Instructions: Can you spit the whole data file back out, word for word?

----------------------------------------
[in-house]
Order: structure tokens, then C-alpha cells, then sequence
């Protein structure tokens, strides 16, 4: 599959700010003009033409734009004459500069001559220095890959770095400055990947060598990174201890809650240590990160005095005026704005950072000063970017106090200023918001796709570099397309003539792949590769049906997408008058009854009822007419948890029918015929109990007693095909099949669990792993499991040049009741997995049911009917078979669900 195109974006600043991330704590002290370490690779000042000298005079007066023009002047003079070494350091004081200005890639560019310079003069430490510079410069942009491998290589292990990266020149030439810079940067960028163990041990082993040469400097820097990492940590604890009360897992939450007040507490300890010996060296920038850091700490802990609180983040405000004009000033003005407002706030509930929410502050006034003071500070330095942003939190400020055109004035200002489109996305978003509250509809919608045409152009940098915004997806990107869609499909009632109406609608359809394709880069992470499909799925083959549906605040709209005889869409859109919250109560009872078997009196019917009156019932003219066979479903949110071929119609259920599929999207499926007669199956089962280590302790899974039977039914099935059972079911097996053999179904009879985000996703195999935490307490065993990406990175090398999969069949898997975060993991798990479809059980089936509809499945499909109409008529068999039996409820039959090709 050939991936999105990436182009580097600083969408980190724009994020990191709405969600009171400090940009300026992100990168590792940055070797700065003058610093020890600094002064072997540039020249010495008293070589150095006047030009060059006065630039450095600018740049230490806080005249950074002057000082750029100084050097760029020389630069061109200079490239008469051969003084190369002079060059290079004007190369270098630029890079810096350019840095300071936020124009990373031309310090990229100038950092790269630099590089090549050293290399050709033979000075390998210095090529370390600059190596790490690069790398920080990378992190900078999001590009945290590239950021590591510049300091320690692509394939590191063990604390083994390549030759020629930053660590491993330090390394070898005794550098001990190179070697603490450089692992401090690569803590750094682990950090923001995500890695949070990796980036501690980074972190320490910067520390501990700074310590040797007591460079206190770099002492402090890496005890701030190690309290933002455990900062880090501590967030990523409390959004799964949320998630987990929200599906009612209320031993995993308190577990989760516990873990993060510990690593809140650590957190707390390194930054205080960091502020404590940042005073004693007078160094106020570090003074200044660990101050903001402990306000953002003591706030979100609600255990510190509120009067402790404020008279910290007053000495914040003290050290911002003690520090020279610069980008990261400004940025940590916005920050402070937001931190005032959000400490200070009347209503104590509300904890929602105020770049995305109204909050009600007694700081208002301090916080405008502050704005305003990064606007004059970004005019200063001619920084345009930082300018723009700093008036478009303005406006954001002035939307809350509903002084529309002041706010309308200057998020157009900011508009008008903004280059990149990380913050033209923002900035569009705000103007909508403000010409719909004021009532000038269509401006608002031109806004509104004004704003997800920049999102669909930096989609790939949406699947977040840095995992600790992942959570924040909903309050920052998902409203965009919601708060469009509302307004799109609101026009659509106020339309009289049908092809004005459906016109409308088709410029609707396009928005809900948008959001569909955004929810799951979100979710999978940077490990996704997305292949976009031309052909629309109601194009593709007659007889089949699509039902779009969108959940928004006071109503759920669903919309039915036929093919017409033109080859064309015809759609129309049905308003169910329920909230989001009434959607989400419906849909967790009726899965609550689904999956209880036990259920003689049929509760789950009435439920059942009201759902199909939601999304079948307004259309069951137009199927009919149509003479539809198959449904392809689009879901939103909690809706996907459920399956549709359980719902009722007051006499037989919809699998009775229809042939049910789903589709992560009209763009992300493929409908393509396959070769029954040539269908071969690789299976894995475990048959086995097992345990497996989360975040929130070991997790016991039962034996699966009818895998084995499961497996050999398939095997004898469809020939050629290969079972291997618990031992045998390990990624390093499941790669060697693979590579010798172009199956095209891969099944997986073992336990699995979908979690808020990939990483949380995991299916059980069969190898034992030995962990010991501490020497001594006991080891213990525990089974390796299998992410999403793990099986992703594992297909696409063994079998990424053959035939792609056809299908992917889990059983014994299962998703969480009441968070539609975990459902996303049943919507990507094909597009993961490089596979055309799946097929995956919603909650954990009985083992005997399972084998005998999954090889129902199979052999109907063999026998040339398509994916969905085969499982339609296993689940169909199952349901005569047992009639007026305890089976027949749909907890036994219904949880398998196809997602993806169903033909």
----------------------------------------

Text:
[in-house]
Order: structure tokens, then C-alpha cells, then sequence
């Protein structure tokens, strides 16, 4: 599959700010003009033409734009004459500069001559220095890959770095400055990947060598990174201890809650240590990160005095005026704005950072000063970017106090200023918001796709570099397309003539792949590769049906997408008058009854009822007419948890029918015929109990007693095909099949669990792993499991040049009741997995049911009917078979669900 195109974006600043991330704590002290370490690779000042000298005079007066023009002047003079070494350091004081200005890639560019310079003069430490510079410069942009491998290589292990990266020149030439810079940067960028163990041990082993040469400097820097990492940590604890009360897992939450007040507490300890010996060296920038850091700490802990609180983040405000004009000033003005407002706030509930929410502050006034003071500070330095942003939190400020055109004035200002489109996305978003509250509809919608045409152009940098915004997806990107869609499909009632109406609608359809394709880069992470499909799925083959549906605040709209005889869409859109919250109560009872078997009196019917009156019932003219066979479903949110071929119609259920599929999207499926007669199956089962280590302790899974039977039914099935059972079911097996053999179904009879985000996703195999935490307490065993990406990175090398999969069949898997975060993991798990479809059980089936509809499945499909109409008529068999039996409820039959090709 050939991936999105990436182009580097600083969408980190724009994020990191709405969600009171400090940009300026992100990168590792940055070797700065003058610093020890600094002064072997540039020249010495008293070589150095006047030009060059006065630039450095600018740049230490806080005249950074002057000082750029100084050097760029020389630069061109200079490239008469051969003084190369002079060059290079004007190369270098630029890079810096350019840095300071936020124009990373031309310090990229100038950092790269630099590089090549050293290399050709033979000075390998210095090529370390600059190596790490690069790398920080990378992190900078999001590009945290590239950021590591510049300091320690692509394939590191063990604390083994390549030759020629930053660590491993330090390394070898005794550098001990190179070697603490450089692992401090690569803590750094682990950090923001995500890695949070990796980036501690980074972190320490910067520390501990700074310590040797007591460079206190770099002492402090890496005890701030190690309290933002455990900062880090501590967030990523409390959004799964949320998630987990929200599906009612209320031993995993308190577990989760516990873990993060510990690593809140650590957190707390390194930054205080960091502020404590940042005073004693007078160094106020570090003074200044660990101050903001402990306000953002003591706030979100609600255990510190509120009067402790404020008279910290007053000495914040003290050290911002003690520090020279610069980008990261400004940025940590916005920050402070937001931190005032959000400490200070009347209503104590509300904890929602105020770049995305109204909050009600007694700081208002301090916080405008502050704005305003990064606007004059970004005019200063001619920084345009930082300018723009700093008036478009303005406006954001002035939307809350509903002084529309002041706010309308200057998020157009900011508009008008903004280059990149990380913050033209923002900035569009705000103007909508403000010409719909004021009532000038269509401006608002031109806004509104004004704003997800920049999102669909930096989609790939949406699947977040840095995992600790992942959570924040909903309050920052998902409203965009919601708060469009509302307004799109609101026009659509106020339309009289049908092809004005459906016109409308088709410029609707396009928005809900948008959001569909955004929810799951979100979710999978940077490990996704997305292949976009031309052909629309109601194009593709007659007889089949699509039902779009969108959940928004006071109503759920669903919309039915036929093919017409033109080859064309015809759609129309049905308003169910329920909230989001009434959607989400419906849909967790009726899965609550689904999956209880036990259920003689049929509760789950009435439920059942009201759902199909939601999304079948307004259309069951137009199927009919149509003479539809198959449904392809689009879901939103909690809706996907459920399956549709359980719902009722007051006499037989919809699998009775229809042939049910789903589709992560009209763009992300493929409908393509396959070769029954040539269908071969690789299976894995475990048959086995097992345990497996989360975040929130070991997790016991039962034996699966009818895998084995499961497996050999398939095997004898469809020939050629290969079972291997618990031992045998390990990624390093499941790669060697693979590579010798172009199956095209891969099944997986073992336990699995979908979690808020990939990483949380995991299916059980069969190898034992030995962990010991501490020497001594006991080891213990525990089974390796299998992410999403793990099986992703594992297909696409063994079998990424053959035939792609056809299908992917889990059983014994299962998703969480009441968070539609975990459902996303049943919507990507094909597009993961490089596979055309799946097929995956919603909650954990009985083992005997399972084998005998999954090889129902199979052999109907063999026998040339398509994916969905085969499982339609296993689940169909199952349901005569047992009639007026305890089976027949749909907890036994219904949880398998196809997602993806169903033909």